Attack of the tick
Ticks are nasty eight-legged parasites that attach themselves to the skin of their host and than feed on its blood. Many ticks also produce a sticky, gluelike substance that helps them to remain attached. They can spread number of different diseases that affect both pets and people. Ticks can transmit Lyme disease, Ehrlichia, Rocky Mountain Spotted Fever, tularemia, anaplasmosis and babesia, so it is crucial you take preventative measures to protect your dog (and also yourself).
All of these tick borne diseases are dangerous and for some it takes months for first symptoms to show, so make sure that if you only suspect that your dog might be infected, thoroughly check your dog’s body. While examining your dog, pay special attention on place between its toes, inside the groin area, under the front legs, in and around ears, on the eyelids, under the collar – basically any warm, dark place where there is less fur and it is moist – those are the places ticks love. Also – never postpone taking your dog to the vet.
As for preventative measures, you can use tick collars, tick shampoos, tick sprays, oral medications... all these can help either repel dog ticks, or kill them if they attach themselves to your dog. But keep in mind that the effect of these products usually lasts for about 30 days so you need to treat your dog with these monthly, because even one missed dose of monthly tick control can put your dog at greater risk of contracting a tick borne disease.
Some of the symptoms that your dog has been bitten by a tick are a mild or high-grade fever following by weakness, loss of appetite, shivering, panting. Also, if you catch your dog excessively licking or biting some part of its body and/or you find scabs on your dog’s body, examine it for ticks. If your dog starts shaking its head constantly, there may be a tick burrowed in its ear canal. If you feel a bump on your dog while petting him you should immediately take a closer look of that part of your dog’s body. If that bump is in fact a tick sucking on your dog’s blood, you should act quickly and immediately remove it. Rapid removal lessens the risk of diseases! For removal you should use tweezers (don't you ever try to remove a tick with your fingers). When removing a tick, you should place the tweezers as close to tick’s hooked head and pull upwards, adding pressure until the tick lets you pull it away from the skin. Don't squish a tick because when their body is pressed, they force infected bodily fluids through their mouth, which can increase the risk of infection for your dog. Also, don't try to kill the tick with substances like nail polish or vaseline because those can make the tick suffocate and then it will reflexively vomit into your dog, which also increases the risk of getting an infection.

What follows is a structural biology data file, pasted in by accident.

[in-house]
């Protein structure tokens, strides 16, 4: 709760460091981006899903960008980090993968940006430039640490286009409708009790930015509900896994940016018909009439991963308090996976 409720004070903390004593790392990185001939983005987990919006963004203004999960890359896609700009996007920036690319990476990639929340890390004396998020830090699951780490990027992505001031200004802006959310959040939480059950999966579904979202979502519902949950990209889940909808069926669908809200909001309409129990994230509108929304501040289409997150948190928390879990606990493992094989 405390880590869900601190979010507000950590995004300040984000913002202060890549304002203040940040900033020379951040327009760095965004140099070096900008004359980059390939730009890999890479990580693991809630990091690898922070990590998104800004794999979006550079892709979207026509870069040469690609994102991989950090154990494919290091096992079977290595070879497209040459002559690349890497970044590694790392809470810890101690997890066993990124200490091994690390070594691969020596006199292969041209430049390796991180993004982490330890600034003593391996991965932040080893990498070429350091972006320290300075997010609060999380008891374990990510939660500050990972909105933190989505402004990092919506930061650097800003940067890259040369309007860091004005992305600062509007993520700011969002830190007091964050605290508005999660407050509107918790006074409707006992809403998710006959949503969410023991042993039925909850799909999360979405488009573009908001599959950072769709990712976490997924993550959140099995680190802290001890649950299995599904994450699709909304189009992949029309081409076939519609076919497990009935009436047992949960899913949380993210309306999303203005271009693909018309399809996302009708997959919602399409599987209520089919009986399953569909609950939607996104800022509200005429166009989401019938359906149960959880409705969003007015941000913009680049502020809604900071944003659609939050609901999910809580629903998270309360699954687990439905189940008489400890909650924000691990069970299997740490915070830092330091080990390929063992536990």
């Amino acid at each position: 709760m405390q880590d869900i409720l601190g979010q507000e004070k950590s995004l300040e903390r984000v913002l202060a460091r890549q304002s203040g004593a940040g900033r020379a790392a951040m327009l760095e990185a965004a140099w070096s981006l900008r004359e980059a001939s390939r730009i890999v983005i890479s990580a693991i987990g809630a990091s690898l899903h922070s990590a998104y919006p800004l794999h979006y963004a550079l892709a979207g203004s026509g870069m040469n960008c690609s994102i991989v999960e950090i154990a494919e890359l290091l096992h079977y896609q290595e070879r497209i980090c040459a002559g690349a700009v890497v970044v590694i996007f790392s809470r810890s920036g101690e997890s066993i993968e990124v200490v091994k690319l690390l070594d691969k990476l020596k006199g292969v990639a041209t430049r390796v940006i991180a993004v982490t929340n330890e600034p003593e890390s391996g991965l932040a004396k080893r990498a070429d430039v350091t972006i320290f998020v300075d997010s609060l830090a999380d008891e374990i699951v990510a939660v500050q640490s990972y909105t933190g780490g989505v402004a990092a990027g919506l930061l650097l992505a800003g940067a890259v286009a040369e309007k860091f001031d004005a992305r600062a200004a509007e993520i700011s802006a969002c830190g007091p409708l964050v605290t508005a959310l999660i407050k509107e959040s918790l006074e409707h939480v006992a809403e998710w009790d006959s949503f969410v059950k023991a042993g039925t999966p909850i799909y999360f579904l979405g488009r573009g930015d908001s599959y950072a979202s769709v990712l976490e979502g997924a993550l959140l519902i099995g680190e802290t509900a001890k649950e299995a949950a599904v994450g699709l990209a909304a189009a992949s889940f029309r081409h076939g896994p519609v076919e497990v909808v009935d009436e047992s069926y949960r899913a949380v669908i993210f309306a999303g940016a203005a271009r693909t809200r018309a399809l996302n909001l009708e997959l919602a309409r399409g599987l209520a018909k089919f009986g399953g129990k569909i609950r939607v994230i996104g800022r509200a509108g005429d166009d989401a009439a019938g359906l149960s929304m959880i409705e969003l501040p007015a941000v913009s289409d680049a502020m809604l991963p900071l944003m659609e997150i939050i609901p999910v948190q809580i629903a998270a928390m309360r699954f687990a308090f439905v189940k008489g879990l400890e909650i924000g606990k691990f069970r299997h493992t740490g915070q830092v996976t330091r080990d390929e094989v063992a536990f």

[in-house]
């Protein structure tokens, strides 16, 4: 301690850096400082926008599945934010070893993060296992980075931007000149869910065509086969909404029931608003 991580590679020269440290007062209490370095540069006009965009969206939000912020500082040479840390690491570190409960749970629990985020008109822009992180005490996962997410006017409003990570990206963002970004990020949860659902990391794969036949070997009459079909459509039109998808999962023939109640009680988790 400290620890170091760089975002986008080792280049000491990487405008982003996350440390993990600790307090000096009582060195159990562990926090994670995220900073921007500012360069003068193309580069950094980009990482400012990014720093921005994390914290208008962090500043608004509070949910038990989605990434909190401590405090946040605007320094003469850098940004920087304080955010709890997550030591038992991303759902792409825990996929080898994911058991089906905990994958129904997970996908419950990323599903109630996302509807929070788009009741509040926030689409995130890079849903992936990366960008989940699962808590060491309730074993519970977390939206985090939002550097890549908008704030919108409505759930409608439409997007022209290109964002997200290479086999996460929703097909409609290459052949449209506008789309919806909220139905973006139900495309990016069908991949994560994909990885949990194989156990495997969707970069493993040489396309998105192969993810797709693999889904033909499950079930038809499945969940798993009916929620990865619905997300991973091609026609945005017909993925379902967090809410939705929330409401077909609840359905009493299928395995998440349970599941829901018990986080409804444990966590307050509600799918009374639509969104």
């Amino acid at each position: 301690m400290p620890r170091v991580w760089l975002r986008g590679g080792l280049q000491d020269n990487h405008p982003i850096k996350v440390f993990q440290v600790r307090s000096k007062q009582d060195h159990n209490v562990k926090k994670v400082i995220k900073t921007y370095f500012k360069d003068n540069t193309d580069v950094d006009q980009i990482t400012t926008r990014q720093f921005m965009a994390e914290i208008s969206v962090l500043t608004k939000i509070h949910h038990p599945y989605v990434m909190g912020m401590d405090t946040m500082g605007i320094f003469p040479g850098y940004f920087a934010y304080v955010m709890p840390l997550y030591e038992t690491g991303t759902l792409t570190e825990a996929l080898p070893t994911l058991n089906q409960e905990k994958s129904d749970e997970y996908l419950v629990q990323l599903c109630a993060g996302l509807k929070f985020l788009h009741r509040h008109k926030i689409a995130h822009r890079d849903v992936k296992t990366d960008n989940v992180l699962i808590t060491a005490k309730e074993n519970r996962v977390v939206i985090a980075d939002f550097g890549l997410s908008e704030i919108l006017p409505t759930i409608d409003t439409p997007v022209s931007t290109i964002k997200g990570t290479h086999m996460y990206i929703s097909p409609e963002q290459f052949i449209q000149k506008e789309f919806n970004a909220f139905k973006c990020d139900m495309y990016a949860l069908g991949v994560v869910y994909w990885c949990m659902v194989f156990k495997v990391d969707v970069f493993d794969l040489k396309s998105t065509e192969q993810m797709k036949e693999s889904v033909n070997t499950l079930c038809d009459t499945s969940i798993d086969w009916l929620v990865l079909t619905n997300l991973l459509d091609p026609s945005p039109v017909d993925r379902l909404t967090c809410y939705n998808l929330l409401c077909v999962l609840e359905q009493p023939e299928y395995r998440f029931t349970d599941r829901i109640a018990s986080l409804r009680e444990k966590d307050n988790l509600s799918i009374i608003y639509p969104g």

After removing the tick, clean the bite area, clean your hands and make sure that you kill the tick before you let it go (it is best to flush it down the toilet).
Tips for ticks;
TIP: If you are suspecting that your dog may have contracted tick disease, save the tick you removed in alcohol and take it for testing.
TIP: If you have a long-haired or double-coated dog, use a hair dryer to check for ticks. As you move the dryer over your dog, the hairs will part and you will be able to see the skin and see whether there are any ticks on your dog’s body.
World Dog Finder team